Chinese Airport Drew Safety Concerns Before Crash

Chinese Airport Drew Safety Concerns Before Crash

By SHARON LaFRANIERE

BEIJING — China’s largest passenger airline deemed nighttime landings at a new airport in northeastern China unsafe a year before a Henan Airlines jet crashed there on Tuesday night, killing 42 passengers and injuring 54 others.
China Southern Airlines, the country’s largest passenger carrier, concluded that the Lindu airport, outside Yichun, a city of one million people in Heilongjiang Province, was “in principle not suitable for night flights,” according to a safety notice posted on a Chinese news media organization’s Web site. Daytime landings in rainy conditions were also ruled out for the airline, the notice said.

The small airport, nestled in a thickly forested valley, opened last year, according to Chinese news media.
The crash Tuesday at the Lindu airport was China’s first major passenger airline disaster since a China Eastern Airlines plane crashed into a lake in northern China in 2004, killing 55 people. China has recently made a concerted effort to tighten safety rules and improve training.
It has also been rapidly opening new airports to help spur economic development and satisfy surging demand. The number of airline passengers in China more than tripled between 2000 and 2009, government statistics show.
On Wednesday, investigators continued to search for clues that would explain why the plane, a Brazilian-made Embraer E-190, crashed into a grassy area and burst into flames at 9:36 p.m. Tuesday while trying to land on a fog-shrouded runway at the Lindu airport. The jet had taken off about 40 minutes earlier from the provincial capital of Harbin.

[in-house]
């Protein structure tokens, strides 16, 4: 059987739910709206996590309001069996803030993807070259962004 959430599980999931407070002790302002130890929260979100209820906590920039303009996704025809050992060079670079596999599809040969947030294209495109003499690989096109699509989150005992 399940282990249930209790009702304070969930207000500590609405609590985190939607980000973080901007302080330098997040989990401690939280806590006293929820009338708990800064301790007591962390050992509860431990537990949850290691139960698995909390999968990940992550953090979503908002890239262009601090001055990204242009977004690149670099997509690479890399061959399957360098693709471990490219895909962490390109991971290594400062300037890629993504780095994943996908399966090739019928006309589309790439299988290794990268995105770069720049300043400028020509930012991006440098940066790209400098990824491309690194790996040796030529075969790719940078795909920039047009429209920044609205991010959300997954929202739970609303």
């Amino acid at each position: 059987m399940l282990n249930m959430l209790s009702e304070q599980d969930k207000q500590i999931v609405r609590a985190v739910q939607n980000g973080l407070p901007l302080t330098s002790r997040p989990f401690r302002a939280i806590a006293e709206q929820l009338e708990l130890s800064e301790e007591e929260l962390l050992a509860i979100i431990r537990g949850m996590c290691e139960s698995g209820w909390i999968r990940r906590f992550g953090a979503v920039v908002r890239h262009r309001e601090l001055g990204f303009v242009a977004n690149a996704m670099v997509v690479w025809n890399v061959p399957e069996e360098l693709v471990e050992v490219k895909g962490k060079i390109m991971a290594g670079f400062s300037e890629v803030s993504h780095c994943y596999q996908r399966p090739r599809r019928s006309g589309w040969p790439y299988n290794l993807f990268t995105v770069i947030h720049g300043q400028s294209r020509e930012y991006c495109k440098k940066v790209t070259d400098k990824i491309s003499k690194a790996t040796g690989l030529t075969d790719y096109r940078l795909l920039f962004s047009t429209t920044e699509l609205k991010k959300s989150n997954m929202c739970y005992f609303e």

A team of Chinese officials, led by Deputy Prime Minister Zhang Dejiang, headed for Yichun for the inquiry. Technicians from Embraer also flew to China to investigate. Henan Airlines grounded all flights for three days.
The state-run Xinhua news agency reported that Chinese carriers had previously complained of problems with E-190 aircraft, including cracks in the turbine plates and flight control system errors. China’s Civil Aviation Administration organized a workshop in June to discuss the concerns, Xinhua said.
A local official told Xinhua that crew members of the Henan Airlines flight reported that they could see lights on the ground and requested a normal landing.
Survivors said the plane jolted so violently while trying to land that luggage flew off the overhead racks. One middle-aged man, interviewed in a hospital bed by the state-controlled CCTV television network, said that after the jet hit the ground, smoke billowed from the rear of the plane and he feared suffocation.
“It was very strong,” he said. “It looked like we had only two or three minutes left. I knew something bad was going to happen.”

He said he and other passengers tried without success to open the emergency exit door, then escaped through a crack in the plane’s fuselage near the first row of seats.
Another passenger who had been seated in the 10th row told CCTV that the rear of the plane had hit the ground first. “I rushed to the front, tried to smash the window with my fist, but failed,” he said. “I walked to the back, but couldn’t get out either. Then somebody said there was a crack in the plane, so we managed to get out from there.”
Hua Jingwei, head of the Communist Party’s propaganda department in Yichun, told Xinhua that the plane broke in two as it approached the runway, throwing some passengers out of the cabin. That account was not immediately confirmed by survivors.
Henan Airlines primarily operates regional flights. Passengers on the Tuesday night flight from Harbin included five children and a team of officials from Beijing, among them the vice minister for human resources, Sun Baoshu. He was described as seriously injured.
Officials said that most of the survivors suffered broken bones. Three were in critical condition.

Zhang Jing contributed research.

NYTIMES.com

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